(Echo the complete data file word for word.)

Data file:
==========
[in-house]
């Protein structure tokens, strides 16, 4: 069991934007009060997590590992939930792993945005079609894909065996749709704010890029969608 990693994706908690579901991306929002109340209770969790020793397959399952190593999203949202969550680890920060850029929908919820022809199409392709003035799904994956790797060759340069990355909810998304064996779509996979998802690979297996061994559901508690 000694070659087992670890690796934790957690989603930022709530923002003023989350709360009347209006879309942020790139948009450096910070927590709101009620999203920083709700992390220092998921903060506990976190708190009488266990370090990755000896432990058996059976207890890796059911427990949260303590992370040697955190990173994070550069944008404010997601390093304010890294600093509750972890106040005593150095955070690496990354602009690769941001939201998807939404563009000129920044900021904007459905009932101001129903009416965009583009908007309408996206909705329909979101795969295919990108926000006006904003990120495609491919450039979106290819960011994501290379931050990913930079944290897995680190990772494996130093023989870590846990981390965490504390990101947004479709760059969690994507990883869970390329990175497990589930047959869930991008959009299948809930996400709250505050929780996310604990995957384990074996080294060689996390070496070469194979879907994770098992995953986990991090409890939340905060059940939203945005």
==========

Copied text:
[in-house]
């Protein structure tokens, strides 16, 4: 069991934007009060997590590992939930792993945005079609894909065996749709704010890029969608 990693994706908690579901991306929002109340209770969790020793397959399952190593999203949202969550680890920060850029929908919820022809199409392709003035799904994956790797060759340069990355909810998304064996779509996979998802690979297996061994559901508690 000694070659087992670890690796934790957690989603930022709530923002003023989350709360009347209006879309942020790139948009450096910070927590709101009620999203920083709700992390220092998921903060506990976190708190009488266990370090990755000896432990058996059976207890890796059911427990949260303590992370040697955190990173994070550069944008404010997601390093304010890294600093509750972890106040005593150095955070690496990354602009690769941001939201998807939404563009000129920044900021904007459905009932101001129903009416965009583009908007309408996206909705329909979101795969295919990108926000006006904003990120495609491919450039979106290819960011994501290379931050990913930079944290897995680190990772494996130093023989870590846990981390965490504390990101947004479709760059969690994507990883869970390329990175497990589930047959869930991008959009299948809930996400709250505050929780996310604990995957384990074996080294060689996390070496070469194979879907994770098992995953986990991090409890939340905060059940939203945005």